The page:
Patrick: Racing brake pads aside, LeMons teams insist that regular maintenance is all you need, on a more frequent basis. Tony: Passengers have plenty of legroom, they merely lack a seat. TTAC’s Steven Lang: if you like well-done engine hot dogs, because it’s on track for at least an hour at a time. TTAC’s Megan Benoit: If I can pick up a chick in this Bull, I will marry her on the spot.

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28 Comments on “Review: 1989 Ford Taurus SHO (LeMons Racer)...”

  • avatar

    But no answer to the all-important question of how many and where are the cup holders.

    • 0 avatar

      Zero.  That’s what cool suits are for.

    • 0 avatar

      Hello, there are cup holders in the center console. It’s got a rubber form fitting removable with tiny nubs (for traction, keep your drink firm)which is deeply set but the arm rest has to be pulled back, out of the way unless the drinks small then the arm rest won’t press on the drink.
      I’ve a 1989 Ford Taurus SHO, which I purchased from the dealer. The one I bought had fifty miles on it, so someone insisted that it ought to have zero miles, the dealer said 50 miles was typical as they check the cars on the track before they offer them for sale.

      I don’t know what story is true. But, I did get a 1989 Ford Taurus SHO with zero miles. Either the mileage was set back somehow or they got a new SHO.
      I was always happy with the car, the only time it fishtailed was exiting one highway to another where the ramps wet from rain; I traveled at a higher rate of speed than posted; but it was easy to manage/control. Unlike the Dodge Ram Truck, with the hemi engine where a flutter of snow lost control.

      I’m pretty excited about this site, I didn’t know where to gather any information on this car. She’s still wtih me, she shined up great. When I drove her, after being told by a friend who’s a mechanic the engines probably frozen, I felt as though the steering either had to much play or it’d been a great risk to go faster ass steering didn’t seem real realiable.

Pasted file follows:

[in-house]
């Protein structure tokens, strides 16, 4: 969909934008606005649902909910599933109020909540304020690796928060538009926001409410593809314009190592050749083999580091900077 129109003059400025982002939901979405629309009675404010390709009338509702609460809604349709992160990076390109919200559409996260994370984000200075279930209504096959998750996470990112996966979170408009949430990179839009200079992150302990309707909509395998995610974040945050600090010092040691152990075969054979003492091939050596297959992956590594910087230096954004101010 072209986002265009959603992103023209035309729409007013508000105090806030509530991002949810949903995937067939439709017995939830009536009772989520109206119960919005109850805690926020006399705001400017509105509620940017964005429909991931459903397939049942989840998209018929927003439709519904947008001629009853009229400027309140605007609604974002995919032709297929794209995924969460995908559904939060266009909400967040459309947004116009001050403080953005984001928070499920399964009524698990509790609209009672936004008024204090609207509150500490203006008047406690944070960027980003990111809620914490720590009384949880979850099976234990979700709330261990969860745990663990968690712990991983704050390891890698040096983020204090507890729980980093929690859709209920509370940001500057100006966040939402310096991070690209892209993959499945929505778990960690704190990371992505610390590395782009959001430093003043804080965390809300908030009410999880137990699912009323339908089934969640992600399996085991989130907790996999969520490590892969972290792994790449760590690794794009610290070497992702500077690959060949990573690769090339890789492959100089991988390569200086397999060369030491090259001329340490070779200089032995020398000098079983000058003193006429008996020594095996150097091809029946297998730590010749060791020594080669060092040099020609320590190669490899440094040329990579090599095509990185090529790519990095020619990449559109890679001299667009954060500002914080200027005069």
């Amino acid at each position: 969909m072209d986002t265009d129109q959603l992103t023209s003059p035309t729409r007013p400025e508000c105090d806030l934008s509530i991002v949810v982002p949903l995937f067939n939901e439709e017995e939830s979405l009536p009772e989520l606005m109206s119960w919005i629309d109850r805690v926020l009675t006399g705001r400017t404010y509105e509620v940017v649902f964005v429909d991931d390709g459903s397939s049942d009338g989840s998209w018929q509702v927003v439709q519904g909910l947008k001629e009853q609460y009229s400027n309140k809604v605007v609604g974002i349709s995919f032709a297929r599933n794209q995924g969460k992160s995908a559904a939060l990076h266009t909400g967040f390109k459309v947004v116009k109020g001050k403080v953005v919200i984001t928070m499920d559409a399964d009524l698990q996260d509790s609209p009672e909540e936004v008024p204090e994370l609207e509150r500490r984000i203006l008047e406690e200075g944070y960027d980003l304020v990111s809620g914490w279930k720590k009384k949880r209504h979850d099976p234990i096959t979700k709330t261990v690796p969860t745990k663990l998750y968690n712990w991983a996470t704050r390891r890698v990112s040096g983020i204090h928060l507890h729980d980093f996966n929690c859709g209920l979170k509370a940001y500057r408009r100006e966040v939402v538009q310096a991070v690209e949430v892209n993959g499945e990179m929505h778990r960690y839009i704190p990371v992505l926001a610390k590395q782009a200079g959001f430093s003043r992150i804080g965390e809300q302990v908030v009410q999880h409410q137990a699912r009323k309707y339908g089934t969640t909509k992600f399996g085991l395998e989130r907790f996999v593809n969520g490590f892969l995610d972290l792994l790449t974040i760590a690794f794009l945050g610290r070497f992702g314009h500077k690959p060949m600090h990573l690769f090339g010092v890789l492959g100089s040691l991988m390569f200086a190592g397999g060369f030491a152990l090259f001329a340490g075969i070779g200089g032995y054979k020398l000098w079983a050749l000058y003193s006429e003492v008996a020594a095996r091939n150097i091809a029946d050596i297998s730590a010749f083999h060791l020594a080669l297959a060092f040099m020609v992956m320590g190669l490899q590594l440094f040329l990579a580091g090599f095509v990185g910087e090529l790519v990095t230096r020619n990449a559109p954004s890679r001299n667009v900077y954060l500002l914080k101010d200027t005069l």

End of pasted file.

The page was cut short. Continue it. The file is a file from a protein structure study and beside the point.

So, any advice is appreciated.

      • 0 avatar

        Hello again, please do not moderate the latest comment written minutes after the 1st. I requested moderation of the 1st/original because I re-wrote it. Being a 1st time reader, commenter, I will take care not to repeat the error.
        The newer comment, is more condensed, in my opinion. Thank you in advance & sorry for any inconvenience.

    • 0 avatar

      Please do not moderate this comment. It is the one I wish to post. Thank you :)

      Hello, I have 1989 Ford Taurus SHO which I bought new. It has 133,000 original miles. I keep it garaged & I use it rarely & locally because I am unsure of it’s realiablity due to what I shall mention later in this comment.

      Re: CUP HOLDERS — there is a space in the console which is located between the two front bucket seats. You insert the rubber mold, which is soft & pliable & is formed with two circles for two cups.

      QUESTION about New Car for sale having Miles on it: I don’t know if it is usual for a new car to have the fifty miles on it. The dealer said it was, but someone told me that would be a used car & to ask for one with in miles, so I did. The day I went there to take the car, it showed zero (0) miles. I am wondering, if the speed odometer can be reversed; or if it is true SHO’s are driven typically then offered for sale?

      QUESTION (reliablity) I would like to keep that car going. It’s washed, waxed & the original paint still shines. But, the steering is not has firm as I recall. Driving a slight bend in the road it gave the idea the wheel was not in sync with the turn, if anyone knows about this sort of topic, I’d appreciate some advice.

      Thank you for allowing me to post, & for your site, I had no resouces for the Ford SHO until now :)

  • avatar
    Educator(of teachers)Dan

    That confirms what I’ve always thought about LeMons, better start with some of the most solid “bones” you can get your hands on.  Great job guys.  If only Ford had offered the V8 SHO with a manual transmission.  And there are still times I dream of a SHO Wagon, which at least Car and Driver actually created at one point for the first gen SHO.  (Dang remember when that mag used to be good?) Actually the created a bunch of boss wagon’s over the years.

  • avatar

    My friend’s dad got one of these when we were kids.  My friend called it the show car :)  His dad would always talk about how it was the fastest sedan under $40k (a very large sum in the 80’s).

  • avatar

    Introducing the 1989 Mercury Sable Cougar! Sorry….

  • avatar

    It really is a shame how Ford ruined the SHO (or as Ford says “SHOW”) name with the 1996-1999 and 2010-current models.
    That Yamaha engine was one of the top 5 engines of modern times.  No Detroit iron has seen an engine as nice as that since the (real) SHO went out of production at the end of 1995.